EMIC 2 text to speech module, on Gadgeteer

Back in July 2012, I saw a post on Dangerous Prototypes that highlighted EMIC-2, a new board available from Parallax that was designed by Joe Grand of Grand Idea Studios.  EMIC-2 is a speech to text module, that allows you to add speech output to microcontroller projects – well actually, anything that has a serial UART – and it’s as simple as sending it the text that you want it to say, and it speaks !

I was really interested by this – not for any particular project I had in mind, but just in a general sense.  It however was going to be yet another project to go on the long long list….. But being the way I am, I checked online and saw that the EMIC-2 module was out of stock – wow, first run batch sold out very quick, so I guess I can ignore that for a while Smile

Anyway I was listening to a podcast in the car one day (Gadget Gangsters – now seemingly gone the way of the dodo) and they mentioned Joe Grand and the light went on again. When I got home I checked the web, and found that the EMIC-2 was in stock – so I went and ordered one.  Of course, the next day I get an email saying that they had no stock and my order would be a few weeks before it’d be able to be delivered – so the project really went to the bottom of the list.

Eventually I get a parcel note at the post office, and on collection it turns out it’s my EMIC-2 – so of course, all other projects go on hold and the EMIC-2 takes pride of place on the “most current project board”, i.e. the centre of the desk.

Starting to talk to EMIC-2 was pretty much a snap. As a UART device, I find the simplest way to avoid any mishaps or unknowns is to use a USB to serial module and a terminal program – connect the UART device to the USB–>Serial and start typing.  So out comes my cheap-as CP-2102 USB adapter (under $3 each on eBay, buy a few!) and connect it up.  Yes, as usual, I suffered UART Dyslexia so a quick switch of the wires and I was able to press Enter on the PC and see a response in the terminal programSmile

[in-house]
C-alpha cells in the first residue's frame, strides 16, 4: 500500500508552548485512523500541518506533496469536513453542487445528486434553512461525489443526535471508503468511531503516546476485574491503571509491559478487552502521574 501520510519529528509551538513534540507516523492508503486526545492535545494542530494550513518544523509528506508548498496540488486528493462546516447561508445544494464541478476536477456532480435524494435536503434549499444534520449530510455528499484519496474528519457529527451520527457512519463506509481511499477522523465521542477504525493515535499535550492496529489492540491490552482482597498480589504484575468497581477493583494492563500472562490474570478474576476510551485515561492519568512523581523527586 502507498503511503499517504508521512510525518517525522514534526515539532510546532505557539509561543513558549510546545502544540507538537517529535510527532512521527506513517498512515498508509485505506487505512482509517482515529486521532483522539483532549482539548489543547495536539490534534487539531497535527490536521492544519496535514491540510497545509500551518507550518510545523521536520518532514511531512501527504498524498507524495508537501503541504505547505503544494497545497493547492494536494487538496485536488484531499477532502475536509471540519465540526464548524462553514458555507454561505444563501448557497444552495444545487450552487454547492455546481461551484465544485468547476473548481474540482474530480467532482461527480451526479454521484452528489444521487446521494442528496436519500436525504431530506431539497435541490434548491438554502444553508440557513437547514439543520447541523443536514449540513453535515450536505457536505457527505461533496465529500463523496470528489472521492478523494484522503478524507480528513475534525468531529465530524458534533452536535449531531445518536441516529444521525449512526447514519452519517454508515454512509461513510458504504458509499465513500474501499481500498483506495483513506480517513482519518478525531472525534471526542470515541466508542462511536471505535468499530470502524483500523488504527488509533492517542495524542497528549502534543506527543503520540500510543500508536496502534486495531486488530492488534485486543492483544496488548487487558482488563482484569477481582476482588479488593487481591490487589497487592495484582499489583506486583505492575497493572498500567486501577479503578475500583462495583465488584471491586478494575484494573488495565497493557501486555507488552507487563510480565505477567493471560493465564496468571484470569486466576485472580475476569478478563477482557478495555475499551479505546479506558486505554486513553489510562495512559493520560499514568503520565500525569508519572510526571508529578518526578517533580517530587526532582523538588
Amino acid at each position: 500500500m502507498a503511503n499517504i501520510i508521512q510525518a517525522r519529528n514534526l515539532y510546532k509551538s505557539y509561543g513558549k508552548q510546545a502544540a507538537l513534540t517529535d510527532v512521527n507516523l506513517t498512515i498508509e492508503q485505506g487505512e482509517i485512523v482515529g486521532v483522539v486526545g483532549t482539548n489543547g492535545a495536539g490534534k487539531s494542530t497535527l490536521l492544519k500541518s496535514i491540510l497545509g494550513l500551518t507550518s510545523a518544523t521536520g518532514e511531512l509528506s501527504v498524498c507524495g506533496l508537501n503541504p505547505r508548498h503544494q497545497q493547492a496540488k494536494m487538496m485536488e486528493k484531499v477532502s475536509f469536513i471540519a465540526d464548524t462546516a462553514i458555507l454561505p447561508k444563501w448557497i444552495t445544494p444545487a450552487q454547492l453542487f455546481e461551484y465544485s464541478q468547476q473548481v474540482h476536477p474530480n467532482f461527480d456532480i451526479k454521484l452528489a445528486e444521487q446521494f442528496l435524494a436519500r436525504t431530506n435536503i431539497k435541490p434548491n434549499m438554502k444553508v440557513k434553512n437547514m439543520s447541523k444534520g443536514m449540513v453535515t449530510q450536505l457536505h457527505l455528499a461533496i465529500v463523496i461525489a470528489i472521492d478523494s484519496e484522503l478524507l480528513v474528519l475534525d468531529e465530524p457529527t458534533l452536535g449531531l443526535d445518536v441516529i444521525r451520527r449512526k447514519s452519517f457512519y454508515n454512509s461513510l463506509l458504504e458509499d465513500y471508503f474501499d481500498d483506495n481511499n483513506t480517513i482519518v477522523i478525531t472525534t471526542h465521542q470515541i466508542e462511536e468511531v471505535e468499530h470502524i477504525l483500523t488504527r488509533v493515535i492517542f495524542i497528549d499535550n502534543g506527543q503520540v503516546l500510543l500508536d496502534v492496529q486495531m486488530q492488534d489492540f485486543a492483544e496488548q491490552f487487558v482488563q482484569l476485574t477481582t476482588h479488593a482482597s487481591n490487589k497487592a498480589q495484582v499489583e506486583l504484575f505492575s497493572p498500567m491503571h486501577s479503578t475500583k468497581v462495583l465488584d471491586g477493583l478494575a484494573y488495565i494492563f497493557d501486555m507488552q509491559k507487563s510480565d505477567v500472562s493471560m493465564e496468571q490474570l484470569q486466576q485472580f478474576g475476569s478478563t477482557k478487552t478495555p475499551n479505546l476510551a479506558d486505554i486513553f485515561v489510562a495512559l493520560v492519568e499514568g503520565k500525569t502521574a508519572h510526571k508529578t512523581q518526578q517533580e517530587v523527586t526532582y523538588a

Now, onto *really* talking to this device. It has a pretty simple protocol, as the datasheet describes.  All commands take a single character as the command, followed by more characters for the command parameters.  So for example, to set the volume you simply send a “V” and the number you want to set the volume to, so a real command would be “V10” to set the volume to 10. So in the terminal window I just type V10 and press enter, and the module should return “:” sans quotations to confirm the command. Then, to make it say something I had better get the audio out connected up !

Here’s where I hit my first snag.  The module has two speaker connectors; one is two pins on the set of header pins which are for the + and – connections of a speaker, and one that is a barrel connector for a headphone jack.  I plugged in a set of earbud headphones into the existing barrel connector, and told the module to play it’s demonstration message (Command: D0) but nothing happens !  I see the LED turn red while it’s speaking, the terminal come back with the : prompt once it’s done, but no sound.  I tried a few different pairs of earbud headphones, as well as a hand-made connection to a stereo plug from jaycar and a little 8ohm speaker, but nothing worked.  So I asked around on the Parallax forums and eventually figured out that if I connected to the SP+ and SP- pins on the header the sound worked fine, so the barrel connector was crook.  I let Parallax know and they’re great, they dispatched a new module, although again there was going to be a bit of a wait because they were out of stock (man, they’re obviously popular!).

What I really wanted for this module was a Gadgeteer module, so my TinyCLR.com friends could plug it into a Gadgeteer mainboard.  So out comes Eagle….. a few days later, out pops a design I was happy enough with, and I send it off to be made at OSHPark, the evolution of Laen’s Dorkbot PDX PCB manufacturing runs.  The board as originally designed (it has been refined since) was 25mm x 25mm, and for a set of three boards the price was under US$5, plus the usual postage costs to AU.

While the boards are being made and posted back, and the replacement module is coming from backorder and being posted back, I set about making a pseudo driver for the device.  Being great with ideas, less so with code, I cobbled something together that worked for most of what I wanted – it doesn’t have any of the character set mapping that the dectalk parser is more in need of, but generally it’s not too bad to just get the module to do the core thing it does – take text input and turn it into speech.